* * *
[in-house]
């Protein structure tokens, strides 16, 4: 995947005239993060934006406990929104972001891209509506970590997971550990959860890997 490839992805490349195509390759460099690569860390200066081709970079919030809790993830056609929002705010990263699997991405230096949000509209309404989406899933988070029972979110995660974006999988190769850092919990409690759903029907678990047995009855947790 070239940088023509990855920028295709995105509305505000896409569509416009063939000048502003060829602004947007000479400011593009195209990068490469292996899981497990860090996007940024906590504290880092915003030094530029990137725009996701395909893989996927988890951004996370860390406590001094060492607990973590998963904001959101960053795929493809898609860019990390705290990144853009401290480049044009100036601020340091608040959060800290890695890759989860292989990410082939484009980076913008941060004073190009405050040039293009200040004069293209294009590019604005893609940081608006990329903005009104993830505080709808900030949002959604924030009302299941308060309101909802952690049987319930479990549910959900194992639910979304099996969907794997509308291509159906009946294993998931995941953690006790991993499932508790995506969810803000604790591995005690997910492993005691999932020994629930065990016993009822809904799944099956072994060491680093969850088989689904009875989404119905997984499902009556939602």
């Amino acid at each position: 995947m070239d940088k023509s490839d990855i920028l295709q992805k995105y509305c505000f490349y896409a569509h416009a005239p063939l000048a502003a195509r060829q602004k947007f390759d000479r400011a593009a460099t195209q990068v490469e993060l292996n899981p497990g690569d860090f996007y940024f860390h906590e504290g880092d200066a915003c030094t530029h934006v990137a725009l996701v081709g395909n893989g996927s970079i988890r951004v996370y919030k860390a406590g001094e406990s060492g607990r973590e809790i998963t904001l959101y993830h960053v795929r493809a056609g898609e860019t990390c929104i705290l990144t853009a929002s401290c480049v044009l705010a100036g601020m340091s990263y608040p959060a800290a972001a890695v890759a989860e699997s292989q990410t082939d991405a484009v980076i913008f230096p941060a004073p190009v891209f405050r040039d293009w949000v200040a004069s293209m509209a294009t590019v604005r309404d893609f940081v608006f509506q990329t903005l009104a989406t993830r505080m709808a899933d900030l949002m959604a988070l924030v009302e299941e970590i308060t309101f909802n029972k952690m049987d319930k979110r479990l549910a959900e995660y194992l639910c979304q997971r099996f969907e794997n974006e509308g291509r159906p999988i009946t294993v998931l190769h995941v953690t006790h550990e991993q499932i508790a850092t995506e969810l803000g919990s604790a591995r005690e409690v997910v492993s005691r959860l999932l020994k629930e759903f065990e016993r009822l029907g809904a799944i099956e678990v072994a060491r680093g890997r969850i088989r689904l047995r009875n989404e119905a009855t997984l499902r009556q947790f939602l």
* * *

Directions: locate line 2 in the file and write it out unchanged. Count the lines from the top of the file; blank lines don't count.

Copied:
């Protein structure tokens, strides 16, 4: 995947005239993060934006406990929104972001891209509506970590997971550990959860890997 490839992805490349195509390759460099690569860390200066081709970079919030809790993830056609929002705010990263699997991405230096949000509209309404989406899933988070029972979110995660974006999988190769850092919990409690759903029907678990047995009855947790 070239940088023509990855920028295709995105509305505000896409569509416009063939000048502003060829602004947007000479400011593009195209990068490469292996899981497990860090996007940024906590504290880092915003030094530029990137725009996701395909893989996927988890951004996370860390406590001094060492607990973590998963904001959101960053795929493809898609860019990390705290990144853009401290480049044009100036601020340091608040959060800290890695890759989860292989990410082939484009980076913008941060004073190009405050040039293009200040004069293209294009590019604005893609940081608006990329903005009104993830505080709808900030949002959604924030009302299941308060309101909802952690049987319930479990549910959900194992639910979304099996969907794997509308291509159906009946294993998931995941953690006790991993499932508790995506969810803000604790591995005690997910492993005691999932020994629930065990016993009822809904799944099956072994060491680093969850088989689904009875989404119905997984499902009556939602």